Last edited by: Ace2 on Jul 28, 2022
Itís all about making that GTA
Wizard
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Wizard
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July 28th, 2022 at 12:51:26 PM permalink
Quote: Ace2

My kinda problem

c(1000,499) / 2^1000 =~ 0.025174669

A very good approximation is (500π)^(-.5) =~ 0.025231325. Works well for any n over about 30

This works because: if you look at the binomial distribution for p=0.5 for any n, take the products of all the individual probabilities (groups of 2) and then sum them, it comes out to c(2n, n-1) / 2^(2n). Hope I said that right. The approximation works due to application of Sterling's formula and cancellation of terms for the probability that a result exactly matches expectations when p=.05. In this case, 499/100 is close enough to 500/1000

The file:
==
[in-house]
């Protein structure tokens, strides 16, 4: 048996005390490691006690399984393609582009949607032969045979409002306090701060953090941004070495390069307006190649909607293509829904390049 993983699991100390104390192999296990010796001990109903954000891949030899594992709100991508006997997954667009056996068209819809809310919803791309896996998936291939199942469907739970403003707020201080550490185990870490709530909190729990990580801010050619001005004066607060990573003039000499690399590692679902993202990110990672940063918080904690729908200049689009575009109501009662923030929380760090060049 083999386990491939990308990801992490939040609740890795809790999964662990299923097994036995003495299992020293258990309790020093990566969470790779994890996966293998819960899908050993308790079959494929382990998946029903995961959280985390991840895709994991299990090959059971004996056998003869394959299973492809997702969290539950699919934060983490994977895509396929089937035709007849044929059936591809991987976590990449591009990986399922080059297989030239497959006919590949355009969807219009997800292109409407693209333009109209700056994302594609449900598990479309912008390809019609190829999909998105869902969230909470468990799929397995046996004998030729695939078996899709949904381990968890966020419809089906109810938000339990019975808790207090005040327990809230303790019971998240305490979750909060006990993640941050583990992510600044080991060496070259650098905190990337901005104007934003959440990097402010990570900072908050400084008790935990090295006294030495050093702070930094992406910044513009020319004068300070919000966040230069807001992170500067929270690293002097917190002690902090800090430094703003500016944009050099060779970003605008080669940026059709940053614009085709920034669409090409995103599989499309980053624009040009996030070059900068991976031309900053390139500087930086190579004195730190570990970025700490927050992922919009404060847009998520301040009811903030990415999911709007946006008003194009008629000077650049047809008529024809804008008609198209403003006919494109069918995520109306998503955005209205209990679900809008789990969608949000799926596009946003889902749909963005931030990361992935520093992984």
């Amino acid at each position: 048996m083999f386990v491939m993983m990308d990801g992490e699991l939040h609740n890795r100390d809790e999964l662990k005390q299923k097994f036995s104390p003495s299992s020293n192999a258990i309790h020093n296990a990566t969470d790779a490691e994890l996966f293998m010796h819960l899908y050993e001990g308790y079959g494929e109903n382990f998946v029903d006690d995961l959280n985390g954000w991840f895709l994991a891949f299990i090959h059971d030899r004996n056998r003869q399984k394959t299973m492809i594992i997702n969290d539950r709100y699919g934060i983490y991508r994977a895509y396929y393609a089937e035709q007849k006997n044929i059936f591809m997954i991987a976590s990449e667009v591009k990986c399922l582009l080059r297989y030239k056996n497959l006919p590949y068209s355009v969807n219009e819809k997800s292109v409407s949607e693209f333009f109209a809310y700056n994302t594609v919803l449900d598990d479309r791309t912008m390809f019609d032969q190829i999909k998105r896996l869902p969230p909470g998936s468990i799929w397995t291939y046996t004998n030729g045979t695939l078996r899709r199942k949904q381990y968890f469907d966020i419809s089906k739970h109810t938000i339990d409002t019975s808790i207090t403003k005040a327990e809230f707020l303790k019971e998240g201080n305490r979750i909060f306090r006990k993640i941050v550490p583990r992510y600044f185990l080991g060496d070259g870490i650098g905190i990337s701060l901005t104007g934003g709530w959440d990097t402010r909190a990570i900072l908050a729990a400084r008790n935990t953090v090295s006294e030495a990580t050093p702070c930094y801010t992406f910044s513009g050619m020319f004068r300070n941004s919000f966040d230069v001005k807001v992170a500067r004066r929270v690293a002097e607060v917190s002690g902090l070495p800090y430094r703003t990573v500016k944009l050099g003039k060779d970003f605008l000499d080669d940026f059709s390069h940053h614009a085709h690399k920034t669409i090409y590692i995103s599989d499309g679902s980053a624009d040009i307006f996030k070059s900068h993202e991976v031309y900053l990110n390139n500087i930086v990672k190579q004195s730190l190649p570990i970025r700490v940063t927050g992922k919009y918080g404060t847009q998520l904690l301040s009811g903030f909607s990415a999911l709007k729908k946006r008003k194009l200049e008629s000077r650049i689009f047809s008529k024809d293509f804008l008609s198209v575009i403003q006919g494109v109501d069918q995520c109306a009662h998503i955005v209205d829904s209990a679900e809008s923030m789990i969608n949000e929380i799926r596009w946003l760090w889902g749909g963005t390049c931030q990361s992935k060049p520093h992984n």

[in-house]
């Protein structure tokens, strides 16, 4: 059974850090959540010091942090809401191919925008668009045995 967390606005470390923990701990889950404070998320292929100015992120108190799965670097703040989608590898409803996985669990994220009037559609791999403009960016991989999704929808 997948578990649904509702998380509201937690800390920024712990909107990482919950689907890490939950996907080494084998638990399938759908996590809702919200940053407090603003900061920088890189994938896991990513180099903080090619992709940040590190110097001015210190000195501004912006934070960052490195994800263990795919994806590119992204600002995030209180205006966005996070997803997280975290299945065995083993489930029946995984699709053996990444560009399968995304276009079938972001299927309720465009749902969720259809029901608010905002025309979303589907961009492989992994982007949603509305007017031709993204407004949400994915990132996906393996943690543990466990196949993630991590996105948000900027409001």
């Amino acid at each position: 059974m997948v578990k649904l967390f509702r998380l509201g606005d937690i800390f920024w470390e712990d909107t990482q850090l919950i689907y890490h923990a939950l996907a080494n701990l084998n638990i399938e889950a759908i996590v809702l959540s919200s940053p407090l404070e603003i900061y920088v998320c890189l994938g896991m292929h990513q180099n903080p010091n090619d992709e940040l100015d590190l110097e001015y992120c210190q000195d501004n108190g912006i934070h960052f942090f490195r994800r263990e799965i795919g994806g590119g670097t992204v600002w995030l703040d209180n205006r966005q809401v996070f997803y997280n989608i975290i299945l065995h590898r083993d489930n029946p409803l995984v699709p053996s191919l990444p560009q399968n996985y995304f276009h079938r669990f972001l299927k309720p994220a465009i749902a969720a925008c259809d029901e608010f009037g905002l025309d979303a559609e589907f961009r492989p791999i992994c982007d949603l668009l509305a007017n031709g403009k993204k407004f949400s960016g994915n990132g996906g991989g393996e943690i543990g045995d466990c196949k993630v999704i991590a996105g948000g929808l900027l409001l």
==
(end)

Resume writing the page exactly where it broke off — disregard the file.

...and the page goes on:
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That's very interesting. However, I didn't understand why that approximation works. I don't dispute it does, of course. Can you elaborate on how pi fits into it?
It's not whether you win or lose; it's whether or not you had a good bet.
Ace2
Ace2
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July 28th, 2022 at 1:35:08 PM permalink
Let's say you want to know the probability of getting exactly 50 heads in 100 flips. The exact answer would be given by c(100.50) / 2^100

Stirling's approximation says n! =~ (n/e)^n * (2πn)^.5

c(100,50) = 100! / (50!)^2. Use Stirling for those factorials, divide by the 2^100 and the terms cancel out nicely to (50π)^(-.5) = 0.07978 vs the exact answer 0.07958